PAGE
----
Noting the poor test results, we can flip the idea. An accelerating ROC that breaks above the upper Bollinger Band could be a good buy signal. This leads to a strategy that identifies winning trades 60 percent of the time with a one month holding period. Risk, measured by the size of the draw down, is too high for this to be a tradable system. Shorter holding periods all lead to losing systems.

Although there are very few trades, using 4 standard deviations or more with this strategy is very successful. That means bubble-like stock market increases are the best time to buy for short-term trades, “best” meaning a chance for quick, high probability profits.

Applied to a basket of commodities, the results are similar. This is an interesting indicator, but bubble spotting is not proving to be a tradable idea.

A similar strategy can be applied directly to price and the results are also disappointing. When stock prices move beyond the Bollinger Bands, it is neither a sign of tradable strength or weakness. No consistent profits result from this action.

A key insight to draw from this result is that successful systems need to be firmly grounded in logic. Although we can create a series of logical rules for timing bubbles, the underlying behavior of the markets is irrational during bubbles. No matter how much we try to tame the behavior of crowds, bubbles do not seem to be tradable.

Another important result from the testing is that markets become irrationally oversold more often than they become overbought. Extreme selling accounted for about 95 percent of the time that the rate of change moved more than two standard deviations from normal. This demonstrates that fear is the strongest emotion driving markets. A market consolidates the behavior of thousands, in some cases millions, of individuals. It is often said that individual decisions are driven by greed and fear. While that may be true, it appears that buying is done with at least some degree of thought but sell offs occur with greater intensity.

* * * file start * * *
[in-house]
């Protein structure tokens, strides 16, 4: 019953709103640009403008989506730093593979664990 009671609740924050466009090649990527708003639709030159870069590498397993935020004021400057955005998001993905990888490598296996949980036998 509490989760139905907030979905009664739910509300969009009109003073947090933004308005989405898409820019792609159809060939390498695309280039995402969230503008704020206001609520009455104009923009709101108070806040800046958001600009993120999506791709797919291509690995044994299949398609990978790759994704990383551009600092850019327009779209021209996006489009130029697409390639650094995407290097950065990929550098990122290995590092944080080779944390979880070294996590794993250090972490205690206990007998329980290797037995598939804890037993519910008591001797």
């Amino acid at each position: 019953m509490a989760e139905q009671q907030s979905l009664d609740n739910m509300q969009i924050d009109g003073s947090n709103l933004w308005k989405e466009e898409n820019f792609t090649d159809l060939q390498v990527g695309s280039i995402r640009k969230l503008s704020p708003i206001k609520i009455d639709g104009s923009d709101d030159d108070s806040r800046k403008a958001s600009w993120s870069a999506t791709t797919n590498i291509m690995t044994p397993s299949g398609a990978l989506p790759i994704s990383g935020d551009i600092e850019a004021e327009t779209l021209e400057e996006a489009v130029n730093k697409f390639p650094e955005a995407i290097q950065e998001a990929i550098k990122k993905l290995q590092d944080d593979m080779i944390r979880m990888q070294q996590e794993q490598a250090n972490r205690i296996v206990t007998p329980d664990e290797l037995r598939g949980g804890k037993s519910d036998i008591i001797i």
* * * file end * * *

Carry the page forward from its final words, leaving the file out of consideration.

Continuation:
One last insight can also be derived from this exercise. Markets aren’t as simple as they seem, and they aren’t as complex as most traders think they are.

These tests began as an effort to find bubbles. Knowing a market is in a bubble would provide a trader with bragging rights and it would lead to a degree of comfort in trading. From a trading perspective, the initial premise was flawed. The motivation behind the testing was to prove that markets could be understood. For winning systems, the initial motivation should be to find a winning strategy. Isolating that effort to less than 5 percent of the market action is too precise of a target for successful trading.

Trading requires the acceptance of uncertainty. We can’t look to the most irrational moments as a chance to profit. Success requires a coherent strategy designed to take advantage of market opportunities in any environment.

To that end, a surprisingly simple tool is the MACD indicator (using default settings) on a monthly chart. In the long-term, the system is right on 100 percent of its signals in the SPY (an exchange traded fund that matches the S&P 500). Draw downs are tolerable and this is a tradable system. It is accurate 80 percent of the time on the longer history available from back testing the S&P 500 futures contract.

Weekly charts introduce more uncertainty. MACD signals are correct about 40 percent of the time on the SPY trades and only a third of the time on the S&P futures contract. However, profitability is significantly increased and more than offsets the minor increases seen in the draw downs. As a stand alone trading strategy, MACD could work.

If it is more important to be right than to have an infallible market opinion to share with friends and clients, then trading is not for you. Trading success requires taking risks, and the ability to endure being wrong up to two thirds of the time. Baseball players get to the Hall of Fame with one hit every three at bats, traders can get very wealthy with the same percentage of winning trades.

Trading is about making money, not necessarily being right. Accept uncertainty and make forecasts only as a hobby.

By Michael J. Carr, CMT